But starting around 2008, Robles says, his income from ecotourism and hunting plunged 60 percent. Customers from the U.S. are increasingly fearful of being caught in the cartel violence; according to Wood and hunters Kelly and Del Re, that’s a larger factor than the generally sagging economy. All three say they’ve seen no safety problems near Aribabi. But Wood, who has not led a birding trip to Aribabi in more than two years, says, “Until people feel comfortable traveling in Mexico again, it will be kind of hard to make a living in ecotourism.”
Three longtime birdwatching guides who work in Sonora and other parts of Mexico — Borderlands Tours and High Lonesome Tours, both based in Arizona, and Solipaso in Alamos, Sonora — say they’ve also seen a major dropoff in ecotourism due to fears of violence. Mexico has been a mainstay for 25 years for Borderlands owner Rick Taylor, but in 2011, for probably the first time, he didn’t run a Mexico tour, he says. He cancelled seven tours to Chiapas, Veracruz, Oaxaca and San Blas, among other places, after getting only a handful of inquiries.
Most of the cartel violence — the headline-making decapitations and machine-gun shootouts — occurs many miles away from Robles’ ranch, in cities hugging the border, especially Juárez (across the river from El Paso, Texas) and eastward. And most of the victims are cartel members, law enforcement or immigrants headed for the U.S. — an increasing sideline for the cartels. Even so, the average murder rates in Sonora and Chihuahua are higher than in Arizona, the Arizona Republic reported recently.
In February, the U.S. State Department issued the latest in a series of warnings to U.S. tourists, reporting that the cartels killed nearly 13,000 people in the first nine months of 2011 alone. “While most of those killed in narcotics-related violence have been members of (cartels), innocent persons have also been killed. The number of U.S. citizens reported to the Department of State as murdered in Mexico increased from 35 in 2007 to 120 in 2011. … U.S. citizens have fallen victim to … homicide, gun battles, kidnapping … Carjacking and highway robbery are serious problems in many parts of the border region and U.S. citizens have been murdered in such incidents. … In addition, local police have been implicated in some of these incidents.” Few of the 150,000 U.S. citizens who cross the border on an average day are targeted, but nevertheless, the State Department warned: “You should defer non-essential travel” in Chihuahua and parts of Sonora and Baja.
Warnings like that, and sensationalized U.S. news stories, have whipped up fears even in places in Mexico that are not gripped by violence. “Americans are scaredy-cats — now they’re worried that a ricocheting bullet from the border south of Texas might hit them 1,000 miles south of Tucson,” Taylor says. “Sure, a mass execution is a horrible thing. But who are the victims? They are El Salvadoran and Guatemalan immigrants (or cartel soldiers). We provide the market (for the cartels’ drugs and immigrant workers), we provide the weapons (guns from U.S. sellers), and we provide the media attention when drug cartels do anything awful.”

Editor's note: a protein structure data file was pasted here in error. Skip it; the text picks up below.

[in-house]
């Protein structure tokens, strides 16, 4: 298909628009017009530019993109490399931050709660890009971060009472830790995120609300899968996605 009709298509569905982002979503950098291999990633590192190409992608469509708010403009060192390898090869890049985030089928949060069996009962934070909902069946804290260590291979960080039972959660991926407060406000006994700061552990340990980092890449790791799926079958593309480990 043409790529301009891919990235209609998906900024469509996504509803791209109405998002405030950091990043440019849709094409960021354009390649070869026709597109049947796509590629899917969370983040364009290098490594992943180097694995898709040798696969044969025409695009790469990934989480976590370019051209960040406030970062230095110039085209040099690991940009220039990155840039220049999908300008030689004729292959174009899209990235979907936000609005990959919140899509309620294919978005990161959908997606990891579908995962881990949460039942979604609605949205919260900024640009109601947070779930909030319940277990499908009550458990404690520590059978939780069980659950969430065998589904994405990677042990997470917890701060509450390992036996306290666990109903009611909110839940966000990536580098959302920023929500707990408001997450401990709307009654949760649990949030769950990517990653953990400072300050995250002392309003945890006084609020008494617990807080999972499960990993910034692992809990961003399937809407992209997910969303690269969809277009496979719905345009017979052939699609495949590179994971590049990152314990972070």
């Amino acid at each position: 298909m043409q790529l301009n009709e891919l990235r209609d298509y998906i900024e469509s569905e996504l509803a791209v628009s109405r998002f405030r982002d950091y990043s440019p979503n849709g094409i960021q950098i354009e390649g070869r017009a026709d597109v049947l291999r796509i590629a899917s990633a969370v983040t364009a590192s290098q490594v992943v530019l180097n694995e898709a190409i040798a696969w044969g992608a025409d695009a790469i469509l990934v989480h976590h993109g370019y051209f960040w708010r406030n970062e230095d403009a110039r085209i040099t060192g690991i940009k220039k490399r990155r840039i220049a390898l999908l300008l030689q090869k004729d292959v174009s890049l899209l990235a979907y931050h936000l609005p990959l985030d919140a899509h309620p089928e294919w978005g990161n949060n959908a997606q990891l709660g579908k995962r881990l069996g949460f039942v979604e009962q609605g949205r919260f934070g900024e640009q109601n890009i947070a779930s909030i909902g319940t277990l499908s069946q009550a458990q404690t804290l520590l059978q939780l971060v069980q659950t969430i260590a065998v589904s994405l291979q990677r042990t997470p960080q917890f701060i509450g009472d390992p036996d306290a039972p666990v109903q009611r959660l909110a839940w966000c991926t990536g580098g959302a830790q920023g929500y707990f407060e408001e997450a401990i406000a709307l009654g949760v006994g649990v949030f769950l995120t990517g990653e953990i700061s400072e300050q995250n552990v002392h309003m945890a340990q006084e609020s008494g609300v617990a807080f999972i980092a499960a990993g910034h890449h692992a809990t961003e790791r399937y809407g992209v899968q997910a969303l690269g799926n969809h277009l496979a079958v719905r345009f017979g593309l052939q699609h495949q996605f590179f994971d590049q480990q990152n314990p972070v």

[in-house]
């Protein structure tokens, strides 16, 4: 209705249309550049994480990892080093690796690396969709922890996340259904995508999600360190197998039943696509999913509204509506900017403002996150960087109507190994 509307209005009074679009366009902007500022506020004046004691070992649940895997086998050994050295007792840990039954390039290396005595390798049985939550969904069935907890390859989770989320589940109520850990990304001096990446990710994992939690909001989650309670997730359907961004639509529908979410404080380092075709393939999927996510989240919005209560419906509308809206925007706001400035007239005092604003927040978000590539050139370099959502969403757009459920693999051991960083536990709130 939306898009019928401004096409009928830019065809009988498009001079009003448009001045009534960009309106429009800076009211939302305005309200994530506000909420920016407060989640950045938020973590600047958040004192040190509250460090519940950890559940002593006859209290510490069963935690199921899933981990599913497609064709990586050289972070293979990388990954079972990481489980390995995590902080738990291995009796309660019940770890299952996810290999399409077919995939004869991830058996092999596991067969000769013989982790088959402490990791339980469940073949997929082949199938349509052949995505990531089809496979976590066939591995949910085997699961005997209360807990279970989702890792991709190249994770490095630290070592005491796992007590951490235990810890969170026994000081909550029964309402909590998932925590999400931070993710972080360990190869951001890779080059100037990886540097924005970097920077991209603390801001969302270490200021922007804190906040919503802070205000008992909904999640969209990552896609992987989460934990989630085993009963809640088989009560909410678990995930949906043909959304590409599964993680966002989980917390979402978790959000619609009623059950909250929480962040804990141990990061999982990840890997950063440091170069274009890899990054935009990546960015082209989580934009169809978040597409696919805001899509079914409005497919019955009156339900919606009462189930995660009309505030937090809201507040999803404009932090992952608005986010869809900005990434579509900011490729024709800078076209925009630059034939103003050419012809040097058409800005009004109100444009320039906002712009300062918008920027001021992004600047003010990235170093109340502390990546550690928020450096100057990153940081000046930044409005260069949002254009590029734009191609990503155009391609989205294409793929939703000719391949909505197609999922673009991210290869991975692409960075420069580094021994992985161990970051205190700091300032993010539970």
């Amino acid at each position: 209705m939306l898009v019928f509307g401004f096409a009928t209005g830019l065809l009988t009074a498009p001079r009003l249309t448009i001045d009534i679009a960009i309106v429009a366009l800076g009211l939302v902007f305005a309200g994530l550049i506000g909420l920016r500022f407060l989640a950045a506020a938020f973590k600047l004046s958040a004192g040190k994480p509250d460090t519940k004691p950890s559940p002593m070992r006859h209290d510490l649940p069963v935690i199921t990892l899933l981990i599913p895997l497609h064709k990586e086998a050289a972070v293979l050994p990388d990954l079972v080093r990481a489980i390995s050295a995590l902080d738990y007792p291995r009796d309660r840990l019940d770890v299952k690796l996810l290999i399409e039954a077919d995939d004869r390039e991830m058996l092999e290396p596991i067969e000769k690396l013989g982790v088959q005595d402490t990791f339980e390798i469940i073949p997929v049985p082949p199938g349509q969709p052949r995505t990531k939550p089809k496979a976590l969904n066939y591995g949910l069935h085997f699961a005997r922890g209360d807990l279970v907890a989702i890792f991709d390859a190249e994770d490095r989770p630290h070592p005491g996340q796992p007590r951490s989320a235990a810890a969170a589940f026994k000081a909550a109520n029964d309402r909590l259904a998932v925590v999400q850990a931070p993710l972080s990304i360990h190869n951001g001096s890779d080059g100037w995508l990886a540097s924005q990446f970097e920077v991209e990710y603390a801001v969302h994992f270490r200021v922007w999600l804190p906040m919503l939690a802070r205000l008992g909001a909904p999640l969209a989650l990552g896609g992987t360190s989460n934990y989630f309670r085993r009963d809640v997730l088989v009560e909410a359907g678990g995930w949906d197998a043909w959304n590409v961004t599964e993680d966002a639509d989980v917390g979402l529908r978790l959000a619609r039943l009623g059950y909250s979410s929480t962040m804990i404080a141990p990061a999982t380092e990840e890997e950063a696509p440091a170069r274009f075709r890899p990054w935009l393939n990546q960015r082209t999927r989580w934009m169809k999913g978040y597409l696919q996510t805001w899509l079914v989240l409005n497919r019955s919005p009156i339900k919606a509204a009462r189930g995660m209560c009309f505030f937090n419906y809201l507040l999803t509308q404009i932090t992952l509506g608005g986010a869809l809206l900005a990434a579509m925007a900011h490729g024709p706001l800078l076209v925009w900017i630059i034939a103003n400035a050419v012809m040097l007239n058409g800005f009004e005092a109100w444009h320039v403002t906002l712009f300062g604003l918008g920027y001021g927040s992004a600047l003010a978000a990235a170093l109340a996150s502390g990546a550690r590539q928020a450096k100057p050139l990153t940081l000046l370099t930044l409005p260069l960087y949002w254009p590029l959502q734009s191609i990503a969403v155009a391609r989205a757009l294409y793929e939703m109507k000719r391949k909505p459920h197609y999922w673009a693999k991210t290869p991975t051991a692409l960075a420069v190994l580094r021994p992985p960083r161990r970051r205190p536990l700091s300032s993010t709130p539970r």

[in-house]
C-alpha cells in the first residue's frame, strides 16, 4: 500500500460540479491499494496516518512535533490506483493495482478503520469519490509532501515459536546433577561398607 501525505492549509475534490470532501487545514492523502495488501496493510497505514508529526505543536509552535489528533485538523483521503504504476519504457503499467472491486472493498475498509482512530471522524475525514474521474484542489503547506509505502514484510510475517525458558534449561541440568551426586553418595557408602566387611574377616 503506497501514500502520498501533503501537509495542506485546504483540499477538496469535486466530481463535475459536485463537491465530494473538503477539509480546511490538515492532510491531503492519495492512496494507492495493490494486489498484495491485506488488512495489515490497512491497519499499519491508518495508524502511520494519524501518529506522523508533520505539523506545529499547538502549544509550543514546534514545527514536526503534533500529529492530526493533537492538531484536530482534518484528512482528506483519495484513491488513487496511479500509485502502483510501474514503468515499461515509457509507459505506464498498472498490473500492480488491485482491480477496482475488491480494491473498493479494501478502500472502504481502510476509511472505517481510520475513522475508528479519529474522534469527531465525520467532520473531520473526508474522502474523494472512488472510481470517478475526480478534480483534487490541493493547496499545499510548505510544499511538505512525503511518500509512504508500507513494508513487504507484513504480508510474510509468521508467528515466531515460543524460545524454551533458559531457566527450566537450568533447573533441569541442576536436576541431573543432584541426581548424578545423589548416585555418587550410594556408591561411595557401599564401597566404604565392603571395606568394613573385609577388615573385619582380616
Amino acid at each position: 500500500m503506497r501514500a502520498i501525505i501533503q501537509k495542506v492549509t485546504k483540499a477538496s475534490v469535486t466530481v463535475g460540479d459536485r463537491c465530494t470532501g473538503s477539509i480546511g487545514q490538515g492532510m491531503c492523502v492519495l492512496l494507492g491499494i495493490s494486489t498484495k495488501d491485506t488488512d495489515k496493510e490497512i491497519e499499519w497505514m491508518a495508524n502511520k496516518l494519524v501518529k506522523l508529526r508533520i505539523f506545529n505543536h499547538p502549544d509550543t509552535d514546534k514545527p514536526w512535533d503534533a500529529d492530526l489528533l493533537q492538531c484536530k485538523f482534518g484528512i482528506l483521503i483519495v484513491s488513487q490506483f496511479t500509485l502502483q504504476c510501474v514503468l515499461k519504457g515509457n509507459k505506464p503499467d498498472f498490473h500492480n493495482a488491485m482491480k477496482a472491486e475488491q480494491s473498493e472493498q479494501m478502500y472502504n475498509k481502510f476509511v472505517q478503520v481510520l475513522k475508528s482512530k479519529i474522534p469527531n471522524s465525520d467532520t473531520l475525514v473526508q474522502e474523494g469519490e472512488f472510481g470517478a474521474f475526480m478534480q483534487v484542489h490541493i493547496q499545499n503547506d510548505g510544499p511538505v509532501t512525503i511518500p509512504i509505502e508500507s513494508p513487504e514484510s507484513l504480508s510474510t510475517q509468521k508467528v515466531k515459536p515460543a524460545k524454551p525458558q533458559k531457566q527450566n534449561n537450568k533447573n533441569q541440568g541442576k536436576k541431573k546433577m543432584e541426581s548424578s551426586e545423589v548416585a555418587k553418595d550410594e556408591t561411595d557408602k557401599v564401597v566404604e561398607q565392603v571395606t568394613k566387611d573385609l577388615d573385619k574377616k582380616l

For Solipaso, fears of violence have reduced hotel reservations by 50 percent in the past two years and birdwatching by 25 percent, says Jennifer MacKay, who has run the business with her husband, David, for 12 years. “I get so many emails from (potential) visitors, asking, ‘Is it safe?’ ” says MacKay. “We have guests who travel all over with my husband and then come here for a couple of nights and find out it is totally fine and (the danger has been) blown out of proportion.”
But the risk of violence has also worried U.S. conservation groups that work in Sonora and Chihuahua. The Tucson-based Sonoran Institute pulled back for several years from a restoration project it had been working on along the Santa Cruz River in Sonora — about 20 miles from Rancho El Aribabi — after a former employee living there warned about the risks. Last fall, the Sonoran Institute resumed the project, this time in partnership with Sky Island Alliance, after the same person said it was safe “if you practice caution.” As the Sonoran Institute’s Emily Brott says: “Don’t drive at night. Don’t go alone.”
Staffers for five other U.S. groups working in Northwest Mexico say they haven’t cut back operations due to the violence. But they have to go through a lot more checkpoints on the roads now, as various Mexican lawmen search cars for guns and other evidence. And one of the groups, Defenders of Wildlife, has stopped taking donors on visits to sites in Northwest Mexico. A conservation rancher in Chihuahua says, “There was a murder near my ranch a few weeks ago. Just cartel-to-cartel, but I heard the gunshots. And then dead bodies were found about 15 miles from my ranch.” Farther south, a few Mexican environmentalists and government environmental officials have been kidnapped or murdered in the last two years.